Prelude to a Cure Shines a Light on Cancer Research
Meet Dr. Boyle
Dr. Theresa Boyle is a pathologist - a self-described doctor's doctor. Her role is to analyze and interpret biopsied tissue samples for thoracic oncologists and surgeons to develop patient treatment plans. Her career at Moffitt Cancer Center began two and a half years ago and she divides her efforts between the Thoracic and Pathology Departments. Dr. Eric Haura, leader of the Lung Cancer Center of Excellence, is one of her mentors. Boyle believes there is a big need to identify and study biomarkers. The goals in cancer research include discovering biomarkers that can be used to identify underlying processes leading to more effective treatments.
Pathology is like detective work. Normally the body's immune system attacks invaders like tumor cells, but cancer likes to hide. Immunotherapy is able to "unmask the tumor," explains Boyle. There is a sub-set of people who respond and get better with current lung cancer treatments, however there are many who don't. Dr. Boyle wants to focus on the underlying reasons some patients don't experience positive outcomes from these treatments.
She has developed an interest in mass spectrometry which allows researchers to view proteins in a tumor on a grand scale. The hypothesis which awarded Boyle the second Barbara Bauer Research Grant in honor of Timothy Belt asked,
"Is it feasible to develop technology to look at all of the markers associated with cancer?"
She acknowledges that this is a vast undertaking and comments, "If it were easy everyone would be doing it."
The Ripple Effect
Dr. Boyle discussed the impact of being chosen to receive The Barbara Bauer Innovative Lung Cancer Research Grant which made her principal investigator of a grant project for the first time in her career. She has participated in a number of research projects and clinical trials but appreciates the intellectual challenge of taking the lead. Perhaps her enthusiasm is contagious. Kiah Bowers, a member of the Koomen mass spectrometry core, says this project is her favorite because it is so exploratory and challenging in a meaningful way.
The grant enabled Boyle to create a pilot protocol using 30 samples dedicated to her research study. She explained that many times there isn't much tissue left from patient samples for research purposes. Ten of these samples had already been tested using staining techniques to determine protein content. For the other 20 samples she is utilizing mass spectrometry to get a closer look at the immune protein profile of tissue from patients treated with immunotherapy to learn why they did or did not respond to the drug. Her second mentor, Dr. John Koomen, Director of Mass Spectrometry at Moffitt, was a natural fit for Boyle's project thanks to her choice of technology.
"Without this funding I would never have met Dr. Koomen and now we meet once a week," she says.
Recently Dr. Koomen encouraged Boyle to write an abstract for a conference in California - "Mass Spectrometry Applied to Clinical Labs." Her abstract was accepted, and she received an all-expense paid invitation to present her project at the conference attended by over one thousand colleagues. Boyle was thrilled to be there (in spite of becoming terribly ill with the flu) and managed to participate in basic courses about mass spectrometry before getting sick. She plans to return to present more results about this project next year.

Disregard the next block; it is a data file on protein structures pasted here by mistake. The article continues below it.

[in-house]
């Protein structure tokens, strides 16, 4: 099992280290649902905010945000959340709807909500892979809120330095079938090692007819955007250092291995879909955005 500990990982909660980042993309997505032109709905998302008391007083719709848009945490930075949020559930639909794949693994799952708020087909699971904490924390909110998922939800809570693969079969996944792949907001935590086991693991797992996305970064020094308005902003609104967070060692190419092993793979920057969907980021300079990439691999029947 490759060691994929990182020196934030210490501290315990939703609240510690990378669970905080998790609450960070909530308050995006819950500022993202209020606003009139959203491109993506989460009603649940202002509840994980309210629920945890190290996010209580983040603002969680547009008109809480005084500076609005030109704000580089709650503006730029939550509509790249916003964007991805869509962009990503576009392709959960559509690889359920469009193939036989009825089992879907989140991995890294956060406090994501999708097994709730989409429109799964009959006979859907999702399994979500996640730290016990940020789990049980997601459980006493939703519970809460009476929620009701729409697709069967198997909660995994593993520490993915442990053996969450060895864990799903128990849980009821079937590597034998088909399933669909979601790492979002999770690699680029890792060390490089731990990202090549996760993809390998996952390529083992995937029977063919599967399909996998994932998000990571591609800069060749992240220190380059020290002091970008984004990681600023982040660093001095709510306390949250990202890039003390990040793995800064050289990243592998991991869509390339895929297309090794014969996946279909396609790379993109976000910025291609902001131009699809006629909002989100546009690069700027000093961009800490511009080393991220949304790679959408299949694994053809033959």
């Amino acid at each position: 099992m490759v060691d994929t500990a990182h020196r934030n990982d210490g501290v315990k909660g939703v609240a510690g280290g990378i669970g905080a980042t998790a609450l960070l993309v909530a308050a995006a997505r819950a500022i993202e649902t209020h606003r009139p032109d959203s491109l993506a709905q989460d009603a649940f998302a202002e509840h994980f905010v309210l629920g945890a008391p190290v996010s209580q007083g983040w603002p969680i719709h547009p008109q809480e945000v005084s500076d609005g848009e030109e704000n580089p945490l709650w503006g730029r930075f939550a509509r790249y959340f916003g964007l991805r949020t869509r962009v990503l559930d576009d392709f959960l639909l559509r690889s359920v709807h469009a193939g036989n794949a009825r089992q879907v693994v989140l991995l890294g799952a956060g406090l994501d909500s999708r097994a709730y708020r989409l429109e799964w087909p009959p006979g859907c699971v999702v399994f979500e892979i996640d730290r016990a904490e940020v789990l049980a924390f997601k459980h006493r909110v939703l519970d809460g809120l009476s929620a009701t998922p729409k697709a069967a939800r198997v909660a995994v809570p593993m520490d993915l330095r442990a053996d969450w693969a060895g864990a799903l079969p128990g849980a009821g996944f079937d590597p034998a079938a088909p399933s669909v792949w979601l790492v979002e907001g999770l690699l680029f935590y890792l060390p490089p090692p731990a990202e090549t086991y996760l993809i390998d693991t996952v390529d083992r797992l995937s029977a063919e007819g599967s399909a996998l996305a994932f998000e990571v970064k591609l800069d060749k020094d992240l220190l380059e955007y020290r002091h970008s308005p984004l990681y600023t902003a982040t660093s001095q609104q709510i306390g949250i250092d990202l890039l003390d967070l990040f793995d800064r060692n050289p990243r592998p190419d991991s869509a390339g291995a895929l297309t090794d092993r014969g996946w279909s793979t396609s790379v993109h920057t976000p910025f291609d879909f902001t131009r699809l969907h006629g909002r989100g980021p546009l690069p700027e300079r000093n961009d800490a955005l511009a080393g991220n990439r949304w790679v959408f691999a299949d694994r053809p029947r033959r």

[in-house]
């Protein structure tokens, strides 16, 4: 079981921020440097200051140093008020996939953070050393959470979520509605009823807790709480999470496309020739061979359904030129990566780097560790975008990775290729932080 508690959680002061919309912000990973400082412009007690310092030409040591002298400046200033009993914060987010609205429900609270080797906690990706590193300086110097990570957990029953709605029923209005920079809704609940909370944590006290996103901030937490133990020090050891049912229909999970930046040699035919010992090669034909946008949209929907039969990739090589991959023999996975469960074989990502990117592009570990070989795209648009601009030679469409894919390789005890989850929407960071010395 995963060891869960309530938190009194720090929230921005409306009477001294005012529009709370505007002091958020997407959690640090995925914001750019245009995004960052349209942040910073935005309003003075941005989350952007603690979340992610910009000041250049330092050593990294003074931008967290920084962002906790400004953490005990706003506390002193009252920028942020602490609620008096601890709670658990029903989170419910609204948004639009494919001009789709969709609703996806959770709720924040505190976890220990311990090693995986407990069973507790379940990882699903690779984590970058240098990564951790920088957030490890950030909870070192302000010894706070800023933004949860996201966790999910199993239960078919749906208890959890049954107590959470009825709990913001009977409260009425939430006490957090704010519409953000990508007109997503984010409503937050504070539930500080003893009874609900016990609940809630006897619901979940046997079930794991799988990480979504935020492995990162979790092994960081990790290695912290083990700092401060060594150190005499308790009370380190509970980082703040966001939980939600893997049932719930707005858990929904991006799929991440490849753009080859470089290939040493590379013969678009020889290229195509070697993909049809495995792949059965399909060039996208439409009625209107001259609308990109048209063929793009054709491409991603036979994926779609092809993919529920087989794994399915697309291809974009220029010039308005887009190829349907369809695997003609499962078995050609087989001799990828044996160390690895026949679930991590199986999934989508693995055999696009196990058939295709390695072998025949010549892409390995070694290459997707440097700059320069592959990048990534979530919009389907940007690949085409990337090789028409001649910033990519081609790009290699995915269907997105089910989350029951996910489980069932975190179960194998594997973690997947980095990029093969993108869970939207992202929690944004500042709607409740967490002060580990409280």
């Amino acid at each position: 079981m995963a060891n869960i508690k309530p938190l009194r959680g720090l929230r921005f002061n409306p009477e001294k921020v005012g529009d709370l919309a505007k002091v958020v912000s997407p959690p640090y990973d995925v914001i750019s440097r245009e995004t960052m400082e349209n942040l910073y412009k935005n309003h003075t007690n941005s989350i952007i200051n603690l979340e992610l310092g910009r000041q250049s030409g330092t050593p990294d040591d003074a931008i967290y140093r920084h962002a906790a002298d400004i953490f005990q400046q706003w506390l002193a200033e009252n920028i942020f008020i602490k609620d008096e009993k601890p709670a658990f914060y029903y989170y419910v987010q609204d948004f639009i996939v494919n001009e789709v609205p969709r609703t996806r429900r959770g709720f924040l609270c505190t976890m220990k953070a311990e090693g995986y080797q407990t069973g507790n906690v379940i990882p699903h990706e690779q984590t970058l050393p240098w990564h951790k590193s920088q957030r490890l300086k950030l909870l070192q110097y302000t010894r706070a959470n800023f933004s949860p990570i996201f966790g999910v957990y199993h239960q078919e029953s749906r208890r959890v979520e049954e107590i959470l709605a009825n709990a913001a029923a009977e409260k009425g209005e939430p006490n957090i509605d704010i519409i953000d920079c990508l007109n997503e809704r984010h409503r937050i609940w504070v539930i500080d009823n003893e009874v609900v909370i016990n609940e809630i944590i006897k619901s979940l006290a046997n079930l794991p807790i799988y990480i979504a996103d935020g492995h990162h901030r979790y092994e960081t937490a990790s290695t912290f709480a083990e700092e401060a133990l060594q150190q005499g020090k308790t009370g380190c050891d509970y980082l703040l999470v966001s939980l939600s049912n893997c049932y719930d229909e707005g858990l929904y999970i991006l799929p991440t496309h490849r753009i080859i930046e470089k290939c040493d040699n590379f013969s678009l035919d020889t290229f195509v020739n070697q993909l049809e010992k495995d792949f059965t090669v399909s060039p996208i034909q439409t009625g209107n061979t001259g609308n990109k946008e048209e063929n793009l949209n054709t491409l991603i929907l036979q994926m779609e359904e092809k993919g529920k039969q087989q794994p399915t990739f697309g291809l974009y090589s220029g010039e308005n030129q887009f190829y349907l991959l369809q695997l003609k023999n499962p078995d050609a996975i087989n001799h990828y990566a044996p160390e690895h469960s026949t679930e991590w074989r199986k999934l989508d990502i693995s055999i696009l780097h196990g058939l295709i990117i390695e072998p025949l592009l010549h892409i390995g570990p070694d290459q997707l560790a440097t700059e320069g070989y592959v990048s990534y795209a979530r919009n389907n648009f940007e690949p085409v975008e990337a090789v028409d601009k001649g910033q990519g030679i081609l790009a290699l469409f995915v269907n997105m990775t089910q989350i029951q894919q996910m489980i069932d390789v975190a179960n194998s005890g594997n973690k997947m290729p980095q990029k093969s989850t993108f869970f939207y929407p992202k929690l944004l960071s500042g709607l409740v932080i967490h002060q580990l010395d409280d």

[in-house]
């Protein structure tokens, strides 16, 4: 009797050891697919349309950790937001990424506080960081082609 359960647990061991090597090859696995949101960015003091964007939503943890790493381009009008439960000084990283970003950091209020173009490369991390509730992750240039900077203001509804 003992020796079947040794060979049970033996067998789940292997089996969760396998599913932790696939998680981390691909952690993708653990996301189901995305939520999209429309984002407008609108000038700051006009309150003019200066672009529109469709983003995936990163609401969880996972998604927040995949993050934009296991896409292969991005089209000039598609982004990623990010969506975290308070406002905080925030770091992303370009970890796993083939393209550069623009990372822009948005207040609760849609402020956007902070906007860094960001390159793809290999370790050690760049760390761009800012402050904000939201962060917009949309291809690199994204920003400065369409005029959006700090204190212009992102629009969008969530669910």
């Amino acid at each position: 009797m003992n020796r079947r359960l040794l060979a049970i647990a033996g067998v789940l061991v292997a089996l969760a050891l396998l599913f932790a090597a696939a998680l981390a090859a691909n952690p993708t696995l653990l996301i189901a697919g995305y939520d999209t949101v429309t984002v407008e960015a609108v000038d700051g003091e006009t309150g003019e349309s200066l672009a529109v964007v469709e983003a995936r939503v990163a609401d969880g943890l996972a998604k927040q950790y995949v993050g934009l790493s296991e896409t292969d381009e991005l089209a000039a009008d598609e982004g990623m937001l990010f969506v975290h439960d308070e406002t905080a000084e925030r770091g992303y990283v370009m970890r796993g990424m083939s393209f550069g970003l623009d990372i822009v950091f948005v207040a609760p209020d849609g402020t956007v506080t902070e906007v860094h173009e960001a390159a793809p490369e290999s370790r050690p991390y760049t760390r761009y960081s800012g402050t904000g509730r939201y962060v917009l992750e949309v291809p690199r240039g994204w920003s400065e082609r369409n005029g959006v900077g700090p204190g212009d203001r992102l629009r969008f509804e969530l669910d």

Boyle's research is ongoing thanks to additional funding from the Lung Cancer Center of Excellence. Dr. Lary Robinson, co-founder of Prelude to a Cure, spoke at a fundraiser about the importance of cultivating seed grants which allow researchers to parlay their findings into higher levels of support.
Dr. Boyle is getting closer to testing patient samples again armed with what she learned from the first round. Stay tuned.
What makes Moffitt Special?
Boyle talked about what it feels like to be a member of Florida's only NCI designated Comprehensive Cancer Center by sharing that she "has never before felt such team spirit." We discussed the sometimes-competitive nature of scientific research and she assures me that everyone at Moffitt is clear that, "The enemy is cancer, not other colleagues."
There is a sense of pride and urgency that goes along with Moffitt's dual mission of providing outstanding patient care while participating in cutting edge research. The focus is always on "getting to work" finding answers to get closer to a cure. Boyle is quick to point out the tremendous support Moffitt receives from the Tampa Bay community as another source of inspiration to continue their pursuits.
It takes time and money to develop successful treatments like immunotherapy and she's grateful to work in an environment that understands this. Moffitt doctors use conservative approaches mixed with open mindedness about new technologies.
Lung Cancer Research Challenges
Two of the greatest challenges researchers face today are STILL the smoking stigma associated with this deadly disease and the huge disparity between funding/awareness devoted to lung versus other forms of cancer. The stark reality is that lung cancer remains the number one cancer killer of men and women in the United States while receiving the least amount of funding for research and awareness campaigns. There is plenty of room for addressing this imbalance and Prelude to a Cure is committed to providing support for scientists working hard to find innovative ways to improve patient outcomes while moving toward a cure.
Theresa Boyle believes the more people know, the more they will care. "Every droplet makes a difference."
Interview conducted with Dr. Theresa Boyle by Prelude to a Cure Board Member Kathryn King - June 19,2018